The Life of Major Dick Winters, The man who led the Band of Brothers
Like many others before me, I had read my fair share of military books surrounding Easy Company.
My list so far:
- Beyond Band of Brothers by Dick Winters.
- Brothers in Battle by Bill Guarnere and Babe Heffron.
- In the Footsteps of Band of Brothers by Larry Alexander.
- Band of Brothers by Stephen Ambrose.
- Conversations with Major Dick Winters by Colonel Cole. C. Kingseed.
- Hang tough by Erik Dorr and Jared Frederick.
- Parachute Infantry by David Webster.
- Easy Company Soldier by Don Malarkey.
- A Company of Heroes by Marcus Brotherton.
- Call of Duty by Lynn ‘Buck Compton.
- We who are alive and remain by Marcus Brotherton.
- Saving my Enemy by Bob Welch.
I knew that there are other titles I have not read. Shifty’s War being one of them and this one was another. I ordered “Biggest Brother” with the intention of it joining the incredibly long queue of books to read on my kindle. You know that queue of “to-read” books that we all have…..However it jumped the queue.
While Dick Winters book, Beyond Band of Brothers, was based on his wartime diaries, this book gives you more. Its in this book you find out how he came to have the diary!
‘Biggest Brother’ talks through generations of the Winters family. The influences that Dick Winters had, that made him the man he was.
The book examines his youth and schooling. It looks at the expectations that his parents had of him.
Naturally, there is much discussion the book around the campaigns fought and how the war played out for Easy Company. This book focused on Dick Winters personal reactions to aspects of war. One part that stands out for me, (and has been in other books) is how Winters never typed a report using the phrase “I”. He always used “we”. The outcomes were reflective on the companies actions as opposed to one mans decisions.
I loved reading in this book, of Dick Winters relationship with Ambrose. Through the words on the page, it was easy to see how trust was built between Winters and Ambrose. The trust that was needed to tell the story with the honesty and integrity that it required. The memories being shared of how Easy Company veterans brought the Band of Brothers book together, were beautiful to read about. Particularly as I read how one member of Easy Company, sharing his own memories for the book , would always be one campaign behind everyone else!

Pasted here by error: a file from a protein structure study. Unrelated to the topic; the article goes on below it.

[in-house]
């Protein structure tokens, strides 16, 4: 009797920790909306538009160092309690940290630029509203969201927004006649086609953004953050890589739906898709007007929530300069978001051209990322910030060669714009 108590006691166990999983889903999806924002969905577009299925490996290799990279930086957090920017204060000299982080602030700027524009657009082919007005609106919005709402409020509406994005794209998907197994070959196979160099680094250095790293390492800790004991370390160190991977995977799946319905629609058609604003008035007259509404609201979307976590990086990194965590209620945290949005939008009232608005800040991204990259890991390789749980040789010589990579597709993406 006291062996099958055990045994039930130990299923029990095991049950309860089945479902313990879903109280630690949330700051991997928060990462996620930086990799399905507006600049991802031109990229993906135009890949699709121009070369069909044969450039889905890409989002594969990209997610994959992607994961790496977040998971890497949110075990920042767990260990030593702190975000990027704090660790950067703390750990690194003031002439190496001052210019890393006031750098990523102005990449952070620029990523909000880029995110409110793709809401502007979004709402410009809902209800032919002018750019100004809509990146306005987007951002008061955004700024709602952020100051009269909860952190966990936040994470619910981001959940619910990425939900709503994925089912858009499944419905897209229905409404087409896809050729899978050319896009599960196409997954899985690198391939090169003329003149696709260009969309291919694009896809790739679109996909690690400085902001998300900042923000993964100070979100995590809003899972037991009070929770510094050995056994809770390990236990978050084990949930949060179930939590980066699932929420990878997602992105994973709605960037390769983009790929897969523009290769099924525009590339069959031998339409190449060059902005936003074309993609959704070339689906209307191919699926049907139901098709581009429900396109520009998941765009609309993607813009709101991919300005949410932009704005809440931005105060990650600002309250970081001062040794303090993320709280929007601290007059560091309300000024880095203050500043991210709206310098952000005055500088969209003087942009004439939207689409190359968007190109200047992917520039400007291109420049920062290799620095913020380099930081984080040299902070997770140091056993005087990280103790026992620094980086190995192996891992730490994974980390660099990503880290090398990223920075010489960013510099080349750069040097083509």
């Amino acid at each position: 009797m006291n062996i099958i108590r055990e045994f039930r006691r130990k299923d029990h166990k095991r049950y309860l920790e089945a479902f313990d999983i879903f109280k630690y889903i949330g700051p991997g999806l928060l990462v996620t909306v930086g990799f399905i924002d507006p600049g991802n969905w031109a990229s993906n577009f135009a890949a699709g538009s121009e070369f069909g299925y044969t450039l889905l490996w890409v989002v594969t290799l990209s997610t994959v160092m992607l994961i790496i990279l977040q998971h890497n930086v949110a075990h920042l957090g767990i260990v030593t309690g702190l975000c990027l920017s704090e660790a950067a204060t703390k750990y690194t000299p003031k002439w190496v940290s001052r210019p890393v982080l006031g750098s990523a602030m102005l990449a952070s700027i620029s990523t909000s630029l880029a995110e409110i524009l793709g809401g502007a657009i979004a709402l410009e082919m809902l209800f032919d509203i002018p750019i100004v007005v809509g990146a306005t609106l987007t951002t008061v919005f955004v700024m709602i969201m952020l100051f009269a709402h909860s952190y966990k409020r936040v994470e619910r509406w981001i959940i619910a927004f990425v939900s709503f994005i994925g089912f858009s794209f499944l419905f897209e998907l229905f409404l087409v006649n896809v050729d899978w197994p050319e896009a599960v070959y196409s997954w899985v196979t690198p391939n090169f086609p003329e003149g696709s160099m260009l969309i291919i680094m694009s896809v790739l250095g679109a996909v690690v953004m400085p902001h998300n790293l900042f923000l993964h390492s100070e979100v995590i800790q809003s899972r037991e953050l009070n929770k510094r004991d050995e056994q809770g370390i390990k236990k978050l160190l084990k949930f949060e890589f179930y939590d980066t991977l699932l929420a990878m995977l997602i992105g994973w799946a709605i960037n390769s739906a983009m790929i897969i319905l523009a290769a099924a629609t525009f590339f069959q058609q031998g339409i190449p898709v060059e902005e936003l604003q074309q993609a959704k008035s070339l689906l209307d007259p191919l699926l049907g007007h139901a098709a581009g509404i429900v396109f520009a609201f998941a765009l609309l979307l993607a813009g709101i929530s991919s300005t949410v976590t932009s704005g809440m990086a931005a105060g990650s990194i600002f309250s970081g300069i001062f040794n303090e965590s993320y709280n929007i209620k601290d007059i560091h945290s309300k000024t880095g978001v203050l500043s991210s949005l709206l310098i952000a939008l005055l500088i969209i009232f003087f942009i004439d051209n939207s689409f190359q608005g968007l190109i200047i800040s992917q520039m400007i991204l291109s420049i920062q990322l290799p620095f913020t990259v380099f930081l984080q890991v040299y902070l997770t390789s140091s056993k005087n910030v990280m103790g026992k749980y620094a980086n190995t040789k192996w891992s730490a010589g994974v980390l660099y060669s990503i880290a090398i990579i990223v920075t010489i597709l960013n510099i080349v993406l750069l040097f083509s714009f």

Dicks life after the war, including meeting Tom Hanks & Steven Spielberg have been documented in this book. The honesty and tenacity of these meetings comes through clearly on the page. Our author has portrayed it beautifully. It was delightful to read about the filming of Band of Brothers and Dick Winters involvement.
One particular incident I noted was where Dick had sent a letter to Tom the use of foul language. Dick went further and suggested he could “shun” Tom Hanks. Winters explained how “Here in Mennonite country, we don’t get mad. We don’t through a tantrum. We just shun you. We stop having anything to do with you”. Dick won that battle.
Having read several books on the men of Easy Company and their leader, Richard Winters, each book will always have that underlying similarity. Almost like an underlying score of war. However, Biggest Brother is one of the best I have read. Now you want to know why, here goes:
- It covers Winters life. From his birth, through to 2002.
- It talks more than I have read before about influences in his life, and how they influenced him.
- It looks at the campaigns Easy fought.
- It looks at how he met those who would change his life. Ambrose, Hanks and Spielberg.
- It talks of his feelings as his comrades passed away.
This book allowed the reader to understand the input of Dick Winters into the HBO series ‘Band of Brothers’. the input from Dick Winters allowed us to know some truths that had been ‘over-dramatised’.
This book is beautifully written. It is factual with feeling. Our author has not been afraid to address the good, the bad and the ugly of war and loss. It has honesty and integrity. Two vital elements when addressing the life of someone, who at the time of publication, was still living.
To our author, Thank you for your time and compassion in this work.
To Easy Company, Thank you for your service.